Putt-Putt, the entity behind the chain of miniature golf courses so prevalent that its name has practically become synonymous with the hobby, is threatening to sue Minecraft developer Mojang over user-generated levels that allegedly infringe upon the "Putt-Putt" name.
Minecraft creator Markus "Notch" Persson released the cease-and-desist letter on Twitter along with the musing, "Putt-Putt being silly."
"It has recently come to our attention that Mojang AB has been using, without authorization our famous Putt-Putt trademarks in connection with your business," said the letter. "We feel that Mojang AB's use of of the Putt-Putt name has benefited Mojang AB to the detriment of Putt-Putt."
It offered the following image as "proof" of the infringement:
Clearly, these are user-generated levels that are in no way affiliated with Mojang. Still, the world of copyright infringement is a murky one indeed, as anyone who remembers the great LittleBigPlanet fiasco of 2008 can attest to where Sony suddenly, and without warning, removed tons of user-generated maps that played fan-service to other IPs.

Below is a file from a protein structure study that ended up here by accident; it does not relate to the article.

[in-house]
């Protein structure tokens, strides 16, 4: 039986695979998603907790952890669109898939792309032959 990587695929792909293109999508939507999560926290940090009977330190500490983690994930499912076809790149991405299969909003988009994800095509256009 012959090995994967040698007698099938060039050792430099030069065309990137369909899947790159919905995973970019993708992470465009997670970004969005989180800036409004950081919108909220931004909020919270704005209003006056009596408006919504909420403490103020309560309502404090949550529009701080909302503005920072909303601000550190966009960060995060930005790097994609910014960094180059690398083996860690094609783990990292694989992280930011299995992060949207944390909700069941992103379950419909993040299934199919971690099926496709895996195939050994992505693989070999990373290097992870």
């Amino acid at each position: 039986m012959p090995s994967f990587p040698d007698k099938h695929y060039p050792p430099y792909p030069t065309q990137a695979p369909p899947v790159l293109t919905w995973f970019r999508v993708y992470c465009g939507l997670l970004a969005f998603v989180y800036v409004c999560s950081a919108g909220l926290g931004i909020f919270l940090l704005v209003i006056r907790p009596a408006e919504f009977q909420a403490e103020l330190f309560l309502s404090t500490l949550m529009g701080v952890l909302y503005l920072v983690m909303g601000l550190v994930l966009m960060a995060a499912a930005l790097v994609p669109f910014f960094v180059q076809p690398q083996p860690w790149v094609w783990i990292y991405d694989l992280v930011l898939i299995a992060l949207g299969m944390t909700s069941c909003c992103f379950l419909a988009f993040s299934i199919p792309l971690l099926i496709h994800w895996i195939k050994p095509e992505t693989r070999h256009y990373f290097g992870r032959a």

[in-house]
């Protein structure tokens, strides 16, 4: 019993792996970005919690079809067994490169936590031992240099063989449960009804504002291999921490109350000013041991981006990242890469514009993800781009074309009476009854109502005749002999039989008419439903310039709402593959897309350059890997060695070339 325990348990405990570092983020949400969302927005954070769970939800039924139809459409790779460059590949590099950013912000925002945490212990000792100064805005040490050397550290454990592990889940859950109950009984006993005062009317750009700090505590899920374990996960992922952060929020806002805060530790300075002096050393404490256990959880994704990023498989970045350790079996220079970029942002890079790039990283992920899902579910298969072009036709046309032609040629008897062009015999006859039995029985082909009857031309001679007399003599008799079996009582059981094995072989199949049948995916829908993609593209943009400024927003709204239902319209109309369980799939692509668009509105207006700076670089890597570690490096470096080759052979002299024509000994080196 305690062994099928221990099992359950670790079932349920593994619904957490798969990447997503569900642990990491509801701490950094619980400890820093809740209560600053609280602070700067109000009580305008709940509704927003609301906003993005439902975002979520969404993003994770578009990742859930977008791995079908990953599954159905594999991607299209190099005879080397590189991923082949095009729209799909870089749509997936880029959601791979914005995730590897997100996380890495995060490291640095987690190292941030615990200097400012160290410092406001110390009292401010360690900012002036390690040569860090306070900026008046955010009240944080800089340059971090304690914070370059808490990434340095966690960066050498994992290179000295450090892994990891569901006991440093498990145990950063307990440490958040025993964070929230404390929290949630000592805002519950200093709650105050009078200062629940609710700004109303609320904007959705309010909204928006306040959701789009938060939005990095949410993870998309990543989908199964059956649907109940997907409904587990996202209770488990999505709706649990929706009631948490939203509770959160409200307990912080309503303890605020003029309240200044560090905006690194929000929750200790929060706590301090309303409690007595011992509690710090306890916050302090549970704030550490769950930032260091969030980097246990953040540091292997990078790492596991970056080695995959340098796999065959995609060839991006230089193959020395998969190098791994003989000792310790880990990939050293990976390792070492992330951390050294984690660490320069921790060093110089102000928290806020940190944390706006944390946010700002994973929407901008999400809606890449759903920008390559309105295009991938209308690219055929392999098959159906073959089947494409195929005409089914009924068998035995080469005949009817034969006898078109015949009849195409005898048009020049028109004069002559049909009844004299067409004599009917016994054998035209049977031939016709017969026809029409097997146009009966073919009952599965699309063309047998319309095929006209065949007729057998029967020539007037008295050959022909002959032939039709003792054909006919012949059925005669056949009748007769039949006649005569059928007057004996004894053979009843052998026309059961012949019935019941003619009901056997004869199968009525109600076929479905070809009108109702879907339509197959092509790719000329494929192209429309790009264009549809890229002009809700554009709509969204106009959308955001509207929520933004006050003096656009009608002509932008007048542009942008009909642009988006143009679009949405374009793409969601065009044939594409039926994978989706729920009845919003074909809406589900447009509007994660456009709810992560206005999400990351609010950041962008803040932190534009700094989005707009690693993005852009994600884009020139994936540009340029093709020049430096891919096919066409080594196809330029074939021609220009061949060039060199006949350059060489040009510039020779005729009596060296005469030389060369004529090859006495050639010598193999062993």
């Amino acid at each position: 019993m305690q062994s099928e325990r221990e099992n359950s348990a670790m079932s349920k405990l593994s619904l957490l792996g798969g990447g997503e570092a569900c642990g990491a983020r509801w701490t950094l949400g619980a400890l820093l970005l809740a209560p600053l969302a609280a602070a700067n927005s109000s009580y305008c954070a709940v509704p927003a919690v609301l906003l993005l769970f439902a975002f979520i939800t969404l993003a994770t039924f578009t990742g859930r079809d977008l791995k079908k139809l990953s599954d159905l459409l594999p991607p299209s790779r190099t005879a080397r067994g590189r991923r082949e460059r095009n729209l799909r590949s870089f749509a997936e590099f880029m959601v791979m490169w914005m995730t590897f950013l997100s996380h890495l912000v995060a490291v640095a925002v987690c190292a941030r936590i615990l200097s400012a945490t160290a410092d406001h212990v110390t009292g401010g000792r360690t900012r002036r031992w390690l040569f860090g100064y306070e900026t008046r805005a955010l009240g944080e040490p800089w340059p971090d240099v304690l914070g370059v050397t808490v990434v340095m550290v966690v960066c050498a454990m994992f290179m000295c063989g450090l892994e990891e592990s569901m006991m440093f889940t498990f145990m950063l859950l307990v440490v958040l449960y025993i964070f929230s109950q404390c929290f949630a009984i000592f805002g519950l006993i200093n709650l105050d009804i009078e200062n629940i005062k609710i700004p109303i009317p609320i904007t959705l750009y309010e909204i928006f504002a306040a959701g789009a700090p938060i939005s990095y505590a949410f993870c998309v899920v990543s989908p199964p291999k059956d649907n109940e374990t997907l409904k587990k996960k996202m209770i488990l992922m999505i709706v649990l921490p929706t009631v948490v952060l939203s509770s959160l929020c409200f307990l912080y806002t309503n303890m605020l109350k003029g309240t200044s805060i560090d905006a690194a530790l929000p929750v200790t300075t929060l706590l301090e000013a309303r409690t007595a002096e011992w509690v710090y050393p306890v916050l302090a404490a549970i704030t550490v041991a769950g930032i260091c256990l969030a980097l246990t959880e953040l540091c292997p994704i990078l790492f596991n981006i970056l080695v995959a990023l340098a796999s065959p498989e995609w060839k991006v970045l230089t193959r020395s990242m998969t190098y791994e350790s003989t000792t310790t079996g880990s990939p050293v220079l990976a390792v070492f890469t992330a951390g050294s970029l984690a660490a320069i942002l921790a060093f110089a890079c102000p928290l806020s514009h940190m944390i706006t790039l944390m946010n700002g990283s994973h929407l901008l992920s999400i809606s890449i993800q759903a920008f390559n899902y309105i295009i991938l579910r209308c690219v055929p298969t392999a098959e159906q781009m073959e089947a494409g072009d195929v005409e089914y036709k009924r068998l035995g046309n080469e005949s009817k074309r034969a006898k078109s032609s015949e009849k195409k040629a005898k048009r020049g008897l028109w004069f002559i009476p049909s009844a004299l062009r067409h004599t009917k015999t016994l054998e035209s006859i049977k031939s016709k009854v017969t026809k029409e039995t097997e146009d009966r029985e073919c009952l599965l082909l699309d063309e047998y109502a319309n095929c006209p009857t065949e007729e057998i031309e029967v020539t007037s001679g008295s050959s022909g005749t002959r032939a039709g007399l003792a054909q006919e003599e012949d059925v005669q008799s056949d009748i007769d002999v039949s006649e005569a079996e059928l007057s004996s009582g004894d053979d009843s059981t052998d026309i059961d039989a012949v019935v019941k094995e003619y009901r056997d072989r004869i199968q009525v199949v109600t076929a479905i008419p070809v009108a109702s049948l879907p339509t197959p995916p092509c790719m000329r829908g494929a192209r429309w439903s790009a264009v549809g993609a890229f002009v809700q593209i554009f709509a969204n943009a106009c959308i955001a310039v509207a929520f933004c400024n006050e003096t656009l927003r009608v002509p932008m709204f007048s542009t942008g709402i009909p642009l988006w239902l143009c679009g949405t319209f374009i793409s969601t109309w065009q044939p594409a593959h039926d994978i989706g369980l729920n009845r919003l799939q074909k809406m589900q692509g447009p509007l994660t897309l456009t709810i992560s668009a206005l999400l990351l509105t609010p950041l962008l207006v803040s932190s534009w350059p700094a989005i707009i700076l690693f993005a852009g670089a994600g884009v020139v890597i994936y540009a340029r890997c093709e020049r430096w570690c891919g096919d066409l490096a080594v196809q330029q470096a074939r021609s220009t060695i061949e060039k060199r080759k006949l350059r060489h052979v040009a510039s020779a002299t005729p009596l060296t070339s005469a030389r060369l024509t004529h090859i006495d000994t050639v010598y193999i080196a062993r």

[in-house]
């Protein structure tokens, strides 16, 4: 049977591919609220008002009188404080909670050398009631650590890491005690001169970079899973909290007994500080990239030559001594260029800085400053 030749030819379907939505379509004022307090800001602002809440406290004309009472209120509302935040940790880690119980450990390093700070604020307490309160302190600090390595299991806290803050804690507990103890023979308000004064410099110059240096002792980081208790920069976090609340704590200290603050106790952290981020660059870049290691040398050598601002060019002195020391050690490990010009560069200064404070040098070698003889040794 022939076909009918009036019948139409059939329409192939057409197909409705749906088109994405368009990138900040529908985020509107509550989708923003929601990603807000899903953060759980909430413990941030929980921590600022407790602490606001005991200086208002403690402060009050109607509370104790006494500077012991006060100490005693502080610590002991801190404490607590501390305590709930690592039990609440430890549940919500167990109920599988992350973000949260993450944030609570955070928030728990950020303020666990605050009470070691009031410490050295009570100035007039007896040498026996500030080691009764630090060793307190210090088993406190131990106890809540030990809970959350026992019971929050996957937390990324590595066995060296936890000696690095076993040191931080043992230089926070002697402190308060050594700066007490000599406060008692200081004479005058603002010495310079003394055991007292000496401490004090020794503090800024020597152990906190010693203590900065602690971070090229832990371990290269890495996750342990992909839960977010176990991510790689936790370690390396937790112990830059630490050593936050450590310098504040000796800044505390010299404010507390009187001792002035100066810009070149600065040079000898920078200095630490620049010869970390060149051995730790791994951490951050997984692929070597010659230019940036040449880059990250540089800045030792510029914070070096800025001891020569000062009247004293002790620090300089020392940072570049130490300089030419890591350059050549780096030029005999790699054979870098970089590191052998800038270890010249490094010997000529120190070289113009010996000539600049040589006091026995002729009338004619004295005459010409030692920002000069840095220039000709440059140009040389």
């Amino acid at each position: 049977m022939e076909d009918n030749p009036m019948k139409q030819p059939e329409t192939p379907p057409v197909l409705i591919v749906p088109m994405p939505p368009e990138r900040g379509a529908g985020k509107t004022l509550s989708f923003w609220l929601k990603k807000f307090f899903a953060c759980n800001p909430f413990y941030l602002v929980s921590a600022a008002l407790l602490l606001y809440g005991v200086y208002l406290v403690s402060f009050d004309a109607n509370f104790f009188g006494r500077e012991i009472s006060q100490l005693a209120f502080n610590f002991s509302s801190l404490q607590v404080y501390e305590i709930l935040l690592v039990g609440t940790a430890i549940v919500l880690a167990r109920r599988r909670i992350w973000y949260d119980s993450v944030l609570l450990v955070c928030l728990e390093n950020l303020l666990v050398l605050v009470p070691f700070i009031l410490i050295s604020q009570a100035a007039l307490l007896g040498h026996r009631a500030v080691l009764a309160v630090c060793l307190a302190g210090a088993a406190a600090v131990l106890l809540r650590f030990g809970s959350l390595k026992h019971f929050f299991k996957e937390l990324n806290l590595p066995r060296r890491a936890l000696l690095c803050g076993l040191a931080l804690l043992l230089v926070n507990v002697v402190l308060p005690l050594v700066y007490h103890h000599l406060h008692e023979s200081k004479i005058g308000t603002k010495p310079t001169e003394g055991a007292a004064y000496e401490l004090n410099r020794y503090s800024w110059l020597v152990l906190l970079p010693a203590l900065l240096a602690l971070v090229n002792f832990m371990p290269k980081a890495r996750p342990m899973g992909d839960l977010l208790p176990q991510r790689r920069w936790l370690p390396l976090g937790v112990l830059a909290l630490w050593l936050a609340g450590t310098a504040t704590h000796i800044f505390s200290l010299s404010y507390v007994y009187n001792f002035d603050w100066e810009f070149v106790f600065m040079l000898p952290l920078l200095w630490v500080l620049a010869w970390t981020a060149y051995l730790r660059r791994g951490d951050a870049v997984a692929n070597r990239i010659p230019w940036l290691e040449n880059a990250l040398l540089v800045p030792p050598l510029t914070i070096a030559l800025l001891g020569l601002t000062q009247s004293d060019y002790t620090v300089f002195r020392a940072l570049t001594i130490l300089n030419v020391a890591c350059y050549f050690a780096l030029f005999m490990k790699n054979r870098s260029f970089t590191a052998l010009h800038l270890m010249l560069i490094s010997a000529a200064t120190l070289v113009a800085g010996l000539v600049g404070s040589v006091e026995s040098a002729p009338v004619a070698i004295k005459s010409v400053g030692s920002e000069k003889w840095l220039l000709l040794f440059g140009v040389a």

To figure out where Mojang stood on all this, I reached out to its lawyer, Alex Chapman, at the law firm Sheridans. He offered this to say:
"I think there is clearly a misunderstanding here as to what Minecraft actually is. It's a game that, amongst other things, allows people to build things. Mojang doesn't control what users build and Mojang doesn't control the content of the videos users make. Suing Mojang for what people do using Minecraft is like suing Microsoft for what people do using Word."
Furthermore, Mojang's business developer Daniel Kaplan told EG, "Players are able to do amazing creative things in Minecraft in a similar fashion to artists doing whatever they want in PhotoShop. It is up to the end users to play/create in a responsible manner."